Professor Helen Nicholson
Professor of Medieval History
A former Head of the History Department, I am a world-leading scholar in research into the military religious orders and the Crusades. I have very extensive experience in teaching students at all levels, and a strong record in impact and engagement with the wider public.
- The Military Orders: the Knights Templar, the Knights Hospitaller, and the Teutonic Knights;
- The Trial of the Templars in the British Isles;
- The Templars' English estates, 1308-1311;
- The Hospitallers in the British Isles in the fourteenth century;
- The Crusades in the Middle Ages;
- Women in the crusades and in religious orders in the middle ages;
- The use of medieval 'fictional' literature as historical evidence.
- The Trial of the Templars in the British Isles.
- The Knights Templars' English estates, 1308-1311.
- The Hospitallers in the British Isles in the Fourteenth Century.
Impact and engagement
The podcast accompanying her article 'The Templars on Trial: A very muted inquisition', in BBC History Magazine, 10.6 (June 2009), pp. 26-31, can be downloaded from the BBC History Magazine podcast archive for June 2009, part 1.
I regularly give talks to general interest groups on the Knights Templar, the Knights Hospitaller, and the Crusades.
Education and qualifications
1990 PhD (History), for thesis entitled: 'Images of the Military Orders, 1128-1291: spiritual, secular, romantic'. Supervisor: Norman Housley, Department of History, University of Leicester.
1986 Admitted to the Institute of Chartered Accountants in England and Wales.
1986 MA (Oxon.)
1979–1982 BA Ancient and Modern History, University of Oxford (St Hilda's College). Class awarded: First.
1994–present member of staff in School of History and Archaeology, Cardiff University (1994–96: fixed-term lecturer; 1996 lecturer; 2000: Senior Lecturer; 2004 Reader; 2013 Professor).
1992–1994 Part-time teaching assistant in the Department of History, University of Leicester.
1990–1992 Maternity break.
1986–1989 Open Research Scholarship in the Department of History, University of Leicester.
1982–1985 Employer: Coopers and Lybrand, Chartered Accountants, Abacus House, 32 Friar Lane, Leicester, LE1 5RA. Final position: Audit Senior.
Honours and awards
2003–2004 British Academy/Leverhulme Trust Senior Research Fellowship for 2003–2004
2013 (with Dr Bronach Kane): Royal Historical Society grant for their postgraduate visiting speakers series, subsidising a one-day symposium ‘Conflict in Historical Perspectives’, 23 January 2015;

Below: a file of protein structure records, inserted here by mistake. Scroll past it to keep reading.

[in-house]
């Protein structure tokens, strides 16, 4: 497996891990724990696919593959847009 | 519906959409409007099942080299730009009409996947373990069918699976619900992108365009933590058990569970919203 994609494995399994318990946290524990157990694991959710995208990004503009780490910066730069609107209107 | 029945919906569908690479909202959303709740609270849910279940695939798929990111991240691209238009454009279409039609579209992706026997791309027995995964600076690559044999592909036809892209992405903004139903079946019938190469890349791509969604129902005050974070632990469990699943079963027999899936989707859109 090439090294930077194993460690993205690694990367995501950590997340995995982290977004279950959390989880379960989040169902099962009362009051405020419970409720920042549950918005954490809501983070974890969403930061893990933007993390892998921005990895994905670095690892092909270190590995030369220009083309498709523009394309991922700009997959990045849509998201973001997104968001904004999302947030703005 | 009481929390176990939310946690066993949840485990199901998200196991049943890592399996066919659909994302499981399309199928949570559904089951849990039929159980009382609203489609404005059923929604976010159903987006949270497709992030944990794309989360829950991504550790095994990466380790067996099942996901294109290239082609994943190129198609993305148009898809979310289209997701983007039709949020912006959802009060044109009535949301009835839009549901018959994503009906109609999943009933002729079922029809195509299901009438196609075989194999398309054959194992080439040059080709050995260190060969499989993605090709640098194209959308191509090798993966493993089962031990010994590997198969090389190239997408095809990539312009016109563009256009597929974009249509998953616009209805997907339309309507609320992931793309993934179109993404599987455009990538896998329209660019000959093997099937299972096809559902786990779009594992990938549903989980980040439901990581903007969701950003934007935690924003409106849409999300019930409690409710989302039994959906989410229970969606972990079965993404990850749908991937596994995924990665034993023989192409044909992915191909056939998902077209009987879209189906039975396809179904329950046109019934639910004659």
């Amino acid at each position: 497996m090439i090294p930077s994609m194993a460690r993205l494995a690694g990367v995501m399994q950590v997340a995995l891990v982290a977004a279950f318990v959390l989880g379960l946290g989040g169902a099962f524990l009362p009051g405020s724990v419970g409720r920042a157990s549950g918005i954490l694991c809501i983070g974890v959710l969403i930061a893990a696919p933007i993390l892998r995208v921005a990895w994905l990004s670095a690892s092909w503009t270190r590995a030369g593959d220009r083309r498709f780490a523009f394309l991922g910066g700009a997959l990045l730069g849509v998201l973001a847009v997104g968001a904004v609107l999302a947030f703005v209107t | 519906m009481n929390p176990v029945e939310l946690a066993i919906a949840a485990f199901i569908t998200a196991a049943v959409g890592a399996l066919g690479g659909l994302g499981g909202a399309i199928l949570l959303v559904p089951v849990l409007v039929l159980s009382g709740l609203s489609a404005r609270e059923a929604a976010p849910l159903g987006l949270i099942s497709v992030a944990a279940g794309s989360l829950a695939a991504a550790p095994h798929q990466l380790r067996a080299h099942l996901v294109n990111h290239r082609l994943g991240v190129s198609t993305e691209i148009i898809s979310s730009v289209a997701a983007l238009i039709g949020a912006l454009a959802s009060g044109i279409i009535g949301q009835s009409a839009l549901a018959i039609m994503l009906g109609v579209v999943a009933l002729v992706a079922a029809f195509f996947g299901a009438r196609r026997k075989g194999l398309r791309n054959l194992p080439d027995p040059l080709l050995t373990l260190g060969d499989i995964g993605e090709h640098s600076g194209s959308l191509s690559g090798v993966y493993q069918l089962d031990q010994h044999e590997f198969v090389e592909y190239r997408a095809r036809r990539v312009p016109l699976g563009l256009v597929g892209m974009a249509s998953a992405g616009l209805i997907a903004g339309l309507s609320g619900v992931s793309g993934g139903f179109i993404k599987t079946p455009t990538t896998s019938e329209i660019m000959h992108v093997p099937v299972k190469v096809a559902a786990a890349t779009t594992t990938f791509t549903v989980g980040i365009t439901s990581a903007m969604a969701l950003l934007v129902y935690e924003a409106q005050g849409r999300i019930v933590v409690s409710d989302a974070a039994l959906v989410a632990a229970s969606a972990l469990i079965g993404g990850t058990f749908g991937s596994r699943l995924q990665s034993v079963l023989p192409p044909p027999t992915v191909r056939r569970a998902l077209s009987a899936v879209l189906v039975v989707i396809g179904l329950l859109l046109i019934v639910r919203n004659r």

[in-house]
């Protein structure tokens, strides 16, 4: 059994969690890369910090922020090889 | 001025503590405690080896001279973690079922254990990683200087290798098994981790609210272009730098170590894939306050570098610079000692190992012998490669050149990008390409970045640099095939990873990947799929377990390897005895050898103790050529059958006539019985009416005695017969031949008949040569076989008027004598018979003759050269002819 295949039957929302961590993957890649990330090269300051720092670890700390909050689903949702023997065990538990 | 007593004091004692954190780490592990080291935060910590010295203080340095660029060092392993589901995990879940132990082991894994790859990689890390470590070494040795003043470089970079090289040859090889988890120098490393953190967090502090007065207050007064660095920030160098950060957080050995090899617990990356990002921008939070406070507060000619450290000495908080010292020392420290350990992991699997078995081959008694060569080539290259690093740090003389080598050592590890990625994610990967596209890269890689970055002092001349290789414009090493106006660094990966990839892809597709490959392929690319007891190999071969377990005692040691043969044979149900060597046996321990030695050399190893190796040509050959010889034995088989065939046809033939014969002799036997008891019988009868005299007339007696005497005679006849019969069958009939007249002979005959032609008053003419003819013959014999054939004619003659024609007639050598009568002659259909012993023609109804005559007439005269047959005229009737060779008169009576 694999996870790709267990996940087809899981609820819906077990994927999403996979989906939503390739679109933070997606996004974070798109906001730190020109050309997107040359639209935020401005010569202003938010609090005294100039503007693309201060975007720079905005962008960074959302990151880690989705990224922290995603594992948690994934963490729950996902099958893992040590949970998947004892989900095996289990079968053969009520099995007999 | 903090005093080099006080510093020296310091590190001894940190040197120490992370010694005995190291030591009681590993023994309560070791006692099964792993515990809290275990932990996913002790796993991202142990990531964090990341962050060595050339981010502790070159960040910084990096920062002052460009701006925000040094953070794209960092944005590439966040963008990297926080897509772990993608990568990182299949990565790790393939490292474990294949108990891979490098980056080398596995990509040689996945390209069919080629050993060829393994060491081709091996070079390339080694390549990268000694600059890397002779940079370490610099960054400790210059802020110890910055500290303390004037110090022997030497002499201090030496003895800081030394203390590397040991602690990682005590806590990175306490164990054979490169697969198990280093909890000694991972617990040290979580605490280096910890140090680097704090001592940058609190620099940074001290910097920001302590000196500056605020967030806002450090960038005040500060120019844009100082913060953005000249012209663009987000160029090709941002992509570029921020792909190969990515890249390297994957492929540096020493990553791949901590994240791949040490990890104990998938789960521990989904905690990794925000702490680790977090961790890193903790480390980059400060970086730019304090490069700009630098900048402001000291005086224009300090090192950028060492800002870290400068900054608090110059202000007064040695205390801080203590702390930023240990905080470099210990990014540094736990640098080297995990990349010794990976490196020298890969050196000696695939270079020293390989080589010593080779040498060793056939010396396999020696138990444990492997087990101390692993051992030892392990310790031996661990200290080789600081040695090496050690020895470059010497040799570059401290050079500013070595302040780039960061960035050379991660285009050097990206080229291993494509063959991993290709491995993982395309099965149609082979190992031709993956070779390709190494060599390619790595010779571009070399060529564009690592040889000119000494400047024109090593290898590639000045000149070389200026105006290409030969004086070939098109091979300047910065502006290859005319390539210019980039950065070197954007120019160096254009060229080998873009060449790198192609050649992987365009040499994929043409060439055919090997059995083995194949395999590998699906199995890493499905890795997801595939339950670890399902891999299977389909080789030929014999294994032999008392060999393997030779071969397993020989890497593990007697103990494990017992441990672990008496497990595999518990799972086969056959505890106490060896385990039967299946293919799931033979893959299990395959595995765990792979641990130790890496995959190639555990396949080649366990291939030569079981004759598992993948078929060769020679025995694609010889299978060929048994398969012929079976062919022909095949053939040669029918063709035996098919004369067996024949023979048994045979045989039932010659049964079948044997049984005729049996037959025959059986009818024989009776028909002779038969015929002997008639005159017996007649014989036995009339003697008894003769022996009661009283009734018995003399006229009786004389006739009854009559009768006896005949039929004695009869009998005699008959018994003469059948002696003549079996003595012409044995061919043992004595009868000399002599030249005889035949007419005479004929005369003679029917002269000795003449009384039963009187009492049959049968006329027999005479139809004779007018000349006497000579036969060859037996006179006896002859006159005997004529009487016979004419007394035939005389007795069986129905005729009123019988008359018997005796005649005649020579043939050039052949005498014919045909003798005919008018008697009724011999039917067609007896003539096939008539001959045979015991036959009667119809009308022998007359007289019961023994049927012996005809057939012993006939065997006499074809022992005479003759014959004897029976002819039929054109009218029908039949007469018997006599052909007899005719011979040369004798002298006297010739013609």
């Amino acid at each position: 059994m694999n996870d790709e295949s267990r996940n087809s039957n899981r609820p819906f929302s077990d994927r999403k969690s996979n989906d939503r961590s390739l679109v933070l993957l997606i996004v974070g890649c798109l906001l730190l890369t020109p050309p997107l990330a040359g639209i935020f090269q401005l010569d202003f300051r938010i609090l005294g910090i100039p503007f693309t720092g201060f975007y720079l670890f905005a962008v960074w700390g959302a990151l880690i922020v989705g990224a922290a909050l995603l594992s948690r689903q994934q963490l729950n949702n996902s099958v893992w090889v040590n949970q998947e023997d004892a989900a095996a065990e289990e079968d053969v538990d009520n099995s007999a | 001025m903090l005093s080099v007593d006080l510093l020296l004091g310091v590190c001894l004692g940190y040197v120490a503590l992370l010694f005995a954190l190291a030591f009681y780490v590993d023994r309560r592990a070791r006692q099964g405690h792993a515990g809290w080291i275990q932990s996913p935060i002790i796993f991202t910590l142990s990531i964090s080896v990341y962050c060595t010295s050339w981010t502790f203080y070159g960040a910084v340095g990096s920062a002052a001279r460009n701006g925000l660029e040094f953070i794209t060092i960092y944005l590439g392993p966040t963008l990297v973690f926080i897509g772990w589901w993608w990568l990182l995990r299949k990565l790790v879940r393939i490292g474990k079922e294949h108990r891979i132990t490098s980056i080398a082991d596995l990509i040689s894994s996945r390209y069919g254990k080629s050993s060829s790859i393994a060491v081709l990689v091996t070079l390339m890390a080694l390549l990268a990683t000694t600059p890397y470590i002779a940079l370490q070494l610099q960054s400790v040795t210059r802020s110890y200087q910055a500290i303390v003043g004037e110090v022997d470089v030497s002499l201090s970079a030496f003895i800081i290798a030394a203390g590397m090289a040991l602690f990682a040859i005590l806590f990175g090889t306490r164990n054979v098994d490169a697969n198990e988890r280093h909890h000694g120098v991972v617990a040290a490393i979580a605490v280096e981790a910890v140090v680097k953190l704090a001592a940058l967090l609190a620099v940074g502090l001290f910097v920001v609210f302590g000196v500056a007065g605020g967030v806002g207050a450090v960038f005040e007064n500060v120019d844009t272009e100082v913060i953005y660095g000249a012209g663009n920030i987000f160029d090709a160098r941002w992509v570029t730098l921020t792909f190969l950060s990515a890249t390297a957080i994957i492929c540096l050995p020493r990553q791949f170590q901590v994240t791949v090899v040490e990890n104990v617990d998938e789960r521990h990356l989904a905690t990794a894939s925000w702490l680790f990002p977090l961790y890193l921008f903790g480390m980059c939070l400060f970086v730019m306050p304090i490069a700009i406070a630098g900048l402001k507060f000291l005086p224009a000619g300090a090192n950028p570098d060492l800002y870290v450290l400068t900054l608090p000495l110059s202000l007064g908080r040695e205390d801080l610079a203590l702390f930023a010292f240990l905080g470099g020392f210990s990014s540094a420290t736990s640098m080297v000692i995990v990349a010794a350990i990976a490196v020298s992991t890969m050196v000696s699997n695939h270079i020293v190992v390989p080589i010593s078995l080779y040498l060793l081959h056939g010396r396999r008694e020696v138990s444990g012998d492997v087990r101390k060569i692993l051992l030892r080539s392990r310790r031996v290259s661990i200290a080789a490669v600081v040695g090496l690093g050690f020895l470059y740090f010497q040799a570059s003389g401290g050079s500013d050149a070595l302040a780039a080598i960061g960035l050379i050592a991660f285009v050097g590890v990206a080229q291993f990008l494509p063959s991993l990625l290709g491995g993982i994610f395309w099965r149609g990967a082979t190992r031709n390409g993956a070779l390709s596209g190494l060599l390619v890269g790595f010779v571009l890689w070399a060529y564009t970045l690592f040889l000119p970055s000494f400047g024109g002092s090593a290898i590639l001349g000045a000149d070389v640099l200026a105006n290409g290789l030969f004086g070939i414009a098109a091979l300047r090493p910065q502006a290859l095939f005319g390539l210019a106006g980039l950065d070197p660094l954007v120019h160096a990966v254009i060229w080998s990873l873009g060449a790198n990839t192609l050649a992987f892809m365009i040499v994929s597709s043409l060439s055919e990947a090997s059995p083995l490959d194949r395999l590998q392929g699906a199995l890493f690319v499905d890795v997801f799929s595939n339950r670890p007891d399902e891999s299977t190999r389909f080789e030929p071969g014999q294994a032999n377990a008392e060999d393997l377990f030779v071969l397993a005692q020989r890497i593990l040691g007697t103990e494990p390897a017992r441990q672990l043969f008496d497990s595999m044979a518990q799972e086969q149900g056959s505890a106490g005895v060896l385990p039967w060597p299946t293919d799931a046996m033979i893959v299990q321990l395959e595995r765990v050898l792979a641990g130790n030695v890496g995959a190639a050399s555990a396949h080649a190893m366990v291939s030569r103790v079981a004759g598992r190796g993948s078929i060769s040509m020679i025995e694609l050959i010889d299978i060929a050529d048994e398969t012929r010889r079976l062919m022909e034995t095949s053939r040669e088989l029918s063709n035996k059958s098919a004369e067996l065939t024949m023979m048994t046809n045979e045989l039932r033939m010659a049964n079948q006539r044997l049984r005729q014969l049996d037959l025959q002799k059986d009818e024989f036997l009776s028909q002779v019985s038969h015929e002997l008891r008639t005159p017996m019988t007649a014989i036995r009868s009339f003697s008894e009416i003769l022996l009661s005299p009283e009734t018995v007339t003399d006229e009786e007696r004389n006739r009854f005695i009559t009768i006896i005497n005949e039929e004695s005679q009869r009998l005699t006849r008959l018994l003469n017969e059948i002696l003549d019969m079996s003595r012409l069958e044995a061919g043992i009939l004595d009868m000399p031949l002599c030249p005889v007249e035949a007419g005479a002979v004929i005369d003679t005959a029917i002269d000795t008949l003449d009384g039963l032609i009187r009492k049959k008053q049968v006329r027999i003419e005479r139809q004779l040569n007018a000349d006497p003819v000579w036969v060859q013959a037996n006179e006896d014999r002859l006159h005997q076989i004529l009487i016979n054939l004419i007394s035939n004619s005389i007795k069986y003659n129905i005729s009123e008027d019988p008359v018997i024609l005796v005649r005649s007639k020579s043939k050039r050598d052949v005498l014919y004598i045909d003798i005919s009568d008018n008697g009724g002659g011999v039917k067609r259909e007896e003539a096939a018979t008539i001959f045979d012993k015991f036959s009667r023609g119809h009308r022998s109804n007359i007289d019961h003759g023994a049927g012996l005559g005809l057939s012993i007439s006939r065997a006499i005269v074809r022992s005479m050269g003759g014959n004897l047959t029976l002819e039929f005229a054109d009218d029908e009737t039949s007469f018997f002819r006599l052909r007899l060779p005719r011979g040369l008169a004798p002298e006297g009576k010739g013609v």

2009, 1997 Seven Pillars of Wisdom Trust grants towards publication of conference proceedings;
2008 Cadw grant to the Cardiff Centre for the Crusades towards conference costs;
2011, 2003 British Academy Overseas Conference Grants towards attending the Ordines Militares – Colloquia Torunensia Historica conferences XII and XVI in Toruń, Poland;
1999 Isaiah Berlin travel award from the Academic Study Group on Israel and the Middle East
2017 elected as Fellow of the Learned Society of Wales
2002 elected as a Fellow of the Royal Historical Society
Member of the Society for the Study of the Crusades and the Latin East, the Ecclesiastical History Society, the International Arthurian Society and Societas Magica
I am regularly asked by publishers and the broadcast media to comment on the crusades and the military orders for the general public and for students. I regularly speak at international academic conferences.
Recent research papers and conferences
(presented during the last twelve months)
14 May 2017, organiser and chair of Cardiff School of History, Archaeology and Religion session at the International Congress on Medieval Studies at Kalamazoo, MI, 52nd year. Subject: ‘The Knightly Lifecycle’. Speakers: Pierre Gaite (Cardiff University), Nicholas McDermott (Cardiff University), Elizabeth Ashcroft Terry (Austin College)
13 May 2017, the annual Journal of Medieval Military History lecture at the International Congress on Medieval Studies at Kalamazoo, MI, 52nd year: 'Holy Warriors, Worldly War: Military Religious Orders and Secular Conflict'
25 April 2017, ‘The picture across the water: the Foundation of military order houses in Britain and Ireland in the twelfth century’ at the conference ‘Jerusalem in medieval Viken’ at Tønsberg, Norway, 24–26 April 2017
22 April 2017, ‘Evidence of the Templars’ religious practice from the records of the Templars’ estates in Britain and Ireland in 1308’, at the workshop: 'The Templars in Britain and Ireland' at Blaydes House, University of Hull. This is the second workshop on this subject organised by Dr John Walker of the University of Hull and myself